Our journal is unusual in being owned by four distinct sponsoring organizations: American Association of Chairs of Departments of Psychiatry (AACDP), American Association of Directors of Psychiatric Residency Training (AADPRT), Association for Academic Psychiatry (AAP), and Association of Directors of Medical Student Education in Psychiatry (ADMSEP). This consortium not only works but also provides a synergy and creative tension that results in something greater than the sum of its parts. Each organization approaches the realm of academic psychiatry from a different angle, emphasizing different aspects of our work, but ultimately all are well aligned around a set of shared values, as reflected in the journal’s mission statement: innovative education, academic leadership, and advocacy. Each of the organizations provides a representative to serve on the journal’s governance committee, where questions of the strategic direction of the journal are decided.
Any reader who has been involved with the sponsoring organizations will appreciate how special they are. Although we look forward to their annual meetings, each provides so much more than a yearly conference. The sponsoring organizations are crucial professional homes that provide training, development, leadership opportunities, and especially collegial support to psychiatry educators (some of whom would otherwise feel isolated with the demands and mandates of their roles). These organizations provide such value because they have vibrant, healthy cultures of dialog, debate, collaboration, and mentoring. I will never forget my first time attending AADPRT, ADMSEP, and AAP meetings as a very inexperienced faculty member. Not only did I feel I had found my “tribe,” but I was amazed by how I was embraced, taken in, and offered support. (My much more recent experience of AACDP has been the same.) I know I am not alone in this feeling, and over the years, I have been delighted to hear from so many others about similar experiences.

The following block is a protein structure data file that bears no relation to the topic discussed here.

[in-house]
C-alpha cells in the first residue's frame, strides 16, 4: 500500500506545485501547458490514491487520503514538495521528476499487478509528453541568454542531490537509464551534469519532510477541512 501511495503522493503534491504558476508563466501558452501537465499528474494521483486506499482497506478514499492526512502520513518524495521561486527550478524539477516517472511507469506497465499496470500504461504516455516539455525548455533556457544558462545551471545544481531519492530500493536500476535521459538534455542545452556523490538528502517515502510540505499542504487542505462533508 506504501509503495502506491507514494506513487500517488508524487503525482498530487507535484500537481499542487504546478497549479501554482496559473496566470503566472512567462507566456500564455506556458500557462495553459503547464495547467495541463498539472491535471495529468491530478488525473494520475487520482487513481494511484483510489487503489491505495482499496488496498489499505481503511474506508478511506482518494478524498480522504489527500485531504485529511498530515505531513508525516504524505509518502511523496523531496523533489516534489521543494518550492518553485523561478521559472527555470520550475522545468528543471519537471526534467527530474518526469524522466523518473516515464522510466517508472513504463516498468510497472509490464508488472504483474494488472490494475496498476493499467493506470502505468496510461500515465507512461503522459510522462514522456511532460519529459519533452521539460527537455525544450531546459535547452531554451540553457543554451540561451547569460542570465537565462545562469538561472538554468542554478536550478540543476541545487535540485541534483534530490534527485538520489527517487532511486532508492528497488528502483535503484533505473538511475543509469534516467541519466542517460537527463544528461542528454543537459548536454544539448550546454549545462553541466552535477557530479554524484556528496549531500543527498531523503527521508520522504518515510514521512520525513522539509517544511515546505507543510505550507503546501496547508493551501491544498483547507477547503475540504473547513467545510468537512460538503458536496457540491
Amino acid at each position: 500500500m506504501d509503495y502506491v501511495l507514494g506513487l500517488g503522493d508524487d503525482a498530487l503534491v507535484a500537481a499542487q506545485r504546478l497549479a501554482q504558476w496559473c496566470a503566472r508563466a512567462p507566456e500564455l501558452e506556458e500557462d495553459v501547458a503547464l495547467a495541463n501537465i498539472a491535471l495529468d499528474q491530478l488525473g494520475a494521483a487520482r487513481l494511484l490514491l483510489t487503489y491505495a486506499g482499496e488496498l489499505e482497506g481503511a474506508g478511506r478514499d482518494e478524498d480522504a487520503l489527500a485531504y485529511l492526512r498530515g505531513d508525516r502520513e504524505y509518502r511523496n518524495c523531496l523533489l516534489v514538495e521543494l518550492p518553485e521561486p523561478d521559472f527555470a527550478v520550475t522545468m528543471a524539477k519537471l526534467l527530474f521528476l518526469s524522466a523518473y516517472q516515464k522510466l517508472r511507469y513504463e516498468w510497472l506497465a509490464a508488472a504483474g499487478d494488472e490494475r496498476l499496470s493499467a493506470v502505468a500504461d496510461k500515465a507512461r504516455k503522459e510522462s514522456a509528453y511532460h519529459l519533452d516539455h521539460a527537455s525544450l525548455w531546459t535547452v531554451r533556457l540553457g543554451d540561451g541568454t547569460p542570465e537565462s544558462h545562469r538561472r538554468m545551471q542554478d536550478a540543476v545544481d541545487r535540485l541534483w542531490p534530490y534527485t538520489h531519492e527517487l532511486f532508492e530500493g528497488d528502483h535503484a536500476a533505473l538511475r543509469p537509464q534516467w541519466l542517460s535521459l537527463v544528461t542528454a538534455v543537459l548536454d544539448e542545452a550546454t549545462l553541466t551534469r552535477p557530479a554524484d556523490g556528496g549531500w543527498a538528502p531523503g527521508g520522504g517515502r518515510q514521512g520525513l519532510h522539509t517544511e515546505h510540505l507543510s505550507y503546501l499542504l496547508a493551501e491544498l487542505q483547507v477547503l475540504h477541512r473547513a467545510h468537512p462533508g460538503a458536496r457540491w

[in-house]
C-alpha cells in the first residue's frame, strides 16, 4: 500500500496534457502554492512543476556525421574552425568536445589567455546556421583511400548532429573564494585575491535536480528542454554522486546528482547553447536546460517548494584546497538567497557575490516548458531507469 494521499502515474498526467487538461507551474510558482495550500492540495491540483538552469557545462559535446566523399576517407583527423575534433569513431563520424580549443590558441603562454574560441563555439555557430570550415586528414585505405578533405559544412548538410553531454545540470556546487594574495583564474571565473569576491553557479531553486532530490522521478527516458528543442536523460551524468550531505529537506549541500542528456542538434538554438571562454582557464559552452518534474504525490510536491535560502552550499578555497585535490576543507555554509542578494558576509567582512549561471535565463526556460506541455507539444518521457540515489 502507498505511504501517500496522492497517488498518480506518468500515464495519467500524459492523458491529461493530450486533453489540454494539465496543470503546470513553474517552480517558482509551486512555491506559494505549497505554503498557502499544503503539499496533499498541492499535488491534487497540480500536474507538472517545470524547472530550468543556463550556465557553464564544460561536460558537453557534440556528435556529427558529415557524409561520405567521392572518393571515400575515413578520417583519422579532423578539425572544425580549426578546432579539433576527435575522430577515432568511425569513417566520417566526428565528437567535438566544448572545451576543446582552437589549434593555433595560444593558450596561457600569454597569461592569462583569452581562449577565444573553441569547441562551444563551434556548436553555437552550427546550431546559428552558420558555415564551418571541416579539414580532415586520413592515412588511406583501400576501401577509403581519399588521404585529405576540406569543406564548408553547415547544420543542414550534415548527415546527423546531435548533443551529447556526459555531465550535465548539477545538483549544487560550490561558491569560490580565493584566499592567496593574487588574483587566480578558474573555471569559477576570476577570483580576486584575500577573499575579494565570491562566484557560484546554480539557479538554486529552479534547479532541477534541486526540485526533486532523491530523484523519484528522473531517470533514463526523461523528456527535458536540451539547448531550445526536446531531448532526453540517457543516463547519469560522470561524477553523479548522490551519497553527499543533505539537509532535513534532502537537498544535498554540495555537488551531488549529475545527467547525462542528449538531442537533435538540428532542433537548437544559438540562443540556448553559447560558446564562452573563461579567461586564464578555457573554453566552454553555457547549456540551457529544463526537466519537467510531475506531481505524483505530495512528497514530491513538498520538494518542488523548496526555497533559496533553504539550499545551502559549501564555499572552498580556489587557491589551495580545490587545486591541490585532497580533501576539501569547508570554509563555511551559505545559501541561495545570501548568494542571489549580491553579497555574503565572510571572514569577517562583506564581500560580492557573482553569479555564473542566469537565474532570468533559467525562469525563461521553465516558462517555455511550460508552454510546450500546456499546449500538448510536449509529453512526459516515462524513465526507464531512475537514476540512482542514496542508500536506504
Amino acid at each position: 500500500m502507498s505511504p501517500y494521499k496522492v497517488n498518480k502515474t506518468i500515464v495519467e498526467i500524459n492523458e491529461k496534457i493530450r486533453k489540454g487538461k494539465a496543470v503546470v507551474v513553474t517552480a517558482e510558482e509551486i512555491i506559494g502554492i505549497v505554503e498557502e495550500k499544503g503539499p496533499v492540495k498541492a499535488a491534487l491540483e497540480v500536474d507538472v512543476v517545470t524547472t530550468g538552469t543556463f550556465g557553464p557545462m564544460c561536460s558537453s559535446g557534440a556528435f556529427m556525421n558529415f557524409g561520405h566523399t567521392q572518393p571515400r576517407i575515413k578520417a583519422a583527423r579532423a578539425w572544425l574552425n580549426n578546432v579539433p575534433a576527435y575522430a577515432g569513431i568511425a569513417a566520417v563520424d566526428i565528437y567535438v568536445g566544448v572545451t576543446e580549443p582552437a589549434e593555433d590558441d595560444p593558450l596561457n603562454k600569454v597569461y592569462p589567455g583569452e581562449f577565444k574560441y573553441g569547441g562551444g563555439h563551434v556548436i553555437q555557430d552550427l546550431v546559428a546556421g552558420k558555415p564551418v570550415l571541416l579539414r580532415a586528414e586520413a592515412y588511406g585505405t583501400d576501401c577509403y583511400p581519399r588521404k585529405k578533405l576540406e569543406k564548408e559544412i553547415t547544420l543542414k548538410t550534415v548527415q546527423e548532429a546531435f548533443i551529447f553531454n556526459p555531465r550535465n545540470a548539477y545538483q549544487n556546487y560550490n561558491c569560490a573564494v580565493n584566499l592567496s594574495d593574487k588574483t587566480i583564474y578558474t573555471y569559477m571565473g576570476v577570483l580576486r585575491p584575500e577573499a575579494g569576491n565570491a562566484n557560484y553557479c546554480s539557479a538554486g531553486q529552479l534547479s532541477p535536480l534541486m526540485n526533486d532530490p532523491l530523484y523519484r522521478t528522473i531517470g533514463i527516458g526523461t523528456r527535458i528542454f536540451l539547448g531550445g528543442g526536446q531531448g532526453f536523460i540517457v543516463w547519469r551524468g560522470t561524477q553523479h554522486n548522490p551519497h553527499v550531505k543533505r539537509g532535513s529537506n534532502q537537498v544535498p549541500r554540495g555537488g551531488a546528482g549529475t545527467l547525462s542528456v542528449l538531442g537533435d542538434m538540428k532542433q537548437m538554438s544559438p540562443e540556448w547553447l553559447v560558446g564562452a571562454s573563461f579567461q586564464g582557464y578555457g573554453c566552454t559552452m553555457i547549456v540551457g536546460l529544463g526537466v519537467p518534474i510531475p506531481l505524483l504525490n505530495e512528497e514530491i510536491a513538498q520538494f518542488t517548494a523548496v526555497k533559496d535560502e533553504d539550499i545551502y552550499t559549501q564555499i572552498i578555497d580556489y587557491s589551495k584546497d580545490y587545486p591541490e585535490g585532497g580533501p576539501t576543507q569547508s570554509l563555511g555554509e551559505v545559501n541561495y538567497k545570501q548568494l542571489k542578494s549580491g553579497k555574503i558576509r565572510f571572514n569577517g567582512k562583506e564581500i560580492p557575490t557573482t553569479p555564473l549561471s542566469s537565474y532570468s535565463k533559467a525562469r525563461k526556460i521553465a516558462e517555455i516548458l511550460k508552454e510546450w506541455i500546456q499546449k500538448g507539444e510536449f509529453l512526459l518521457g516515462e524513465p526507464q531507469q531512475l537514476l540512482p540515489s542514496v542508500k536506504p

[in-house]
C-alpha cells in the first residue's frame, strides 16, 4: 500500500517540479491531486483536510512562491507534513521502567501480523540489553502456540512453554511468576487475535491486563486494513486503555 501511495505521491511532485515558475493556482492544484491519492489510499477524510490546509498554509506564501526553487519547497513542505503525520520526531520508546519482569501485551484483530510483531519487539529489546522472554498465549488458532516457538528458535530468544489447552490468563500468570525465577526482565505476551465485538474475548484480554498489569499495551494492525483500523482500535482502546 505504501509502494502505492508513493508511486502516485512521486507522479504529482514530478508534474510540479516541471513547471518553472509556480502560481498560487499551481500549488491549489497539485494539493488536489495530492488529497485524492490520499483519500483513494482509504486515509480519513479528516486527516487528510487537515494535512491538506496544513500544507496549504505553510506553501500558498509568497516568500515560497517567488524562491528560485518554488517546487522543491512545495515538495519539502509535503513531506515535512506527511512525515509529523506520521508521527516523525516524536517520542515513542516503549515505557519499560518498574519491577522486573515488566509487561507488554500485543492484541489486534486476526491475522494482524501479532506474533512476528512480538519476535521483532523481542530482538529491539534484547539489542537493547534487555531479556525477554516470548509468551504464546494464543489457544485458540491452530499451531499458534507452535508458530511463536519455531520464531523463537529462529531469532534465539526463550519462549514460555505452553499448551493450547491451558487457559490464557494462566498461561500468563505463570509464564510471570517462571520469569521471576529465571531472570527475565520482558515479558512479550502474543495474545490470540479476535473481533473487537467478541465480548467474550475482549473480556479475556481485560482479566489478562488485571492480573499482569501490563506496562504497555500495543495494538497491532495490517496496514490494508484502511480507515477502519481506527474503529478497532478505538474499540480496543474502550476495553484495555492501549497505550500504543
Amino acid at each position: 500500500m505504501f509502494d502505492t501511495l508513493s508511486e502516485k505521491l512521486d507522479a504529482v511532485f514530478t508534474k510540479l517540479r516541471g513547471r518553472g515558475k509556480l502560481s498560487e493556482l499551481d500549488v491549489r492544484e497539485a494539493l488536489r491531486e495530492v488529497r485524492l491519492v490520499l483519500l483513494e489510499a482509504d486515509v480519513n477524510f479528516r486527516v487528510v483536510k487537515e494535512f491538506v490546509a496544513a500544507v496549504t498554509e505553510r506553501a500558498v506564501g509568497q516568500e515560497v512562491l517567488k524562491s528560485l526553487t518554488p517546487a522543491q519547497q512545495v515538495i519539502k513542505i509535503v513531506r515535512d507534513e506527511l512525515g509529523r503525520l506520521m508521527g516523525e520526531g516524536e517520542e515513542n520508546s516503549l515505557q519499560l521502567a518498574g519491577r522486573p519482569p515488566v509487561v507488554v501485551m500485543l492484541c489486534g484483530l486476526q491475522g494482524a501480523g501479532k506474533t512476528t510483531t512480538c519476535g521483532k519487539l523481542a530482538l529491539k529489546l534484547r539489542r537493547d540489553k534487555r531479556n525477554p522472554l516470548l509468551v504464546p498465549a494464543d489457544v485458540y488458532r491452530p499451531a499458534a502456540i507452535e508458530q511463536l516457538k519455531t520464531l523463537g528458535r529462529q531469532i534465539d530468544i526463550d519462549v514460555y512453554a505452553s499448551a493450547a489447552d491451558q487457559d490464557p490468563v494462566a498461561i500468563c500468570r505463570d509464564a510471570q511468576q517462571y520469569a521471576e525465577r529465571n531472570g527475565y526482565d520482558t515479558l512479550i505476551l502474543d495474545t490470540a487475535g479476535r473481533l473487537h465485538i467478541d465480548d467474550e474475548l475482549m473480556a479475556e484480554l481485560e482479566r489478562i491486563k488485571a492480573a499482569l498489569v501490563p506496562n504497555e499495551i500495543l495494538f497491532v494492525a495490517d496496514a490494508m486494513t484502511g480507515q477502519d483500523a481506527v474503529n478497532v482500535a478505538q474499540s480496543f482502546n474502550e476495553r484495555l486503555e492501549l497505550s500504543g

Therefore, it is critical that the journal continue to be an expression and extension of the missions and culture of the sponsoring organizations. I will be looking for every opportunity to engage more closely with each organization in driving the content of the journal. I hope this will include suggestions from the organizations for special collections built around specific themes. Such collections would be in addition to our new tradition of generating virtual issues in concert with sponsoring organizations’ annual meetings. In addition, I will be working close with the sponsoring organizations to fill positions on the journal’s editorial board and to optimize these roles. Certainly one element of this optimization will be to promote a diversity of representation on the editorial board and among the editors that is reflective of the great range of different voices in our community.
The Journal as a Site for Professional Development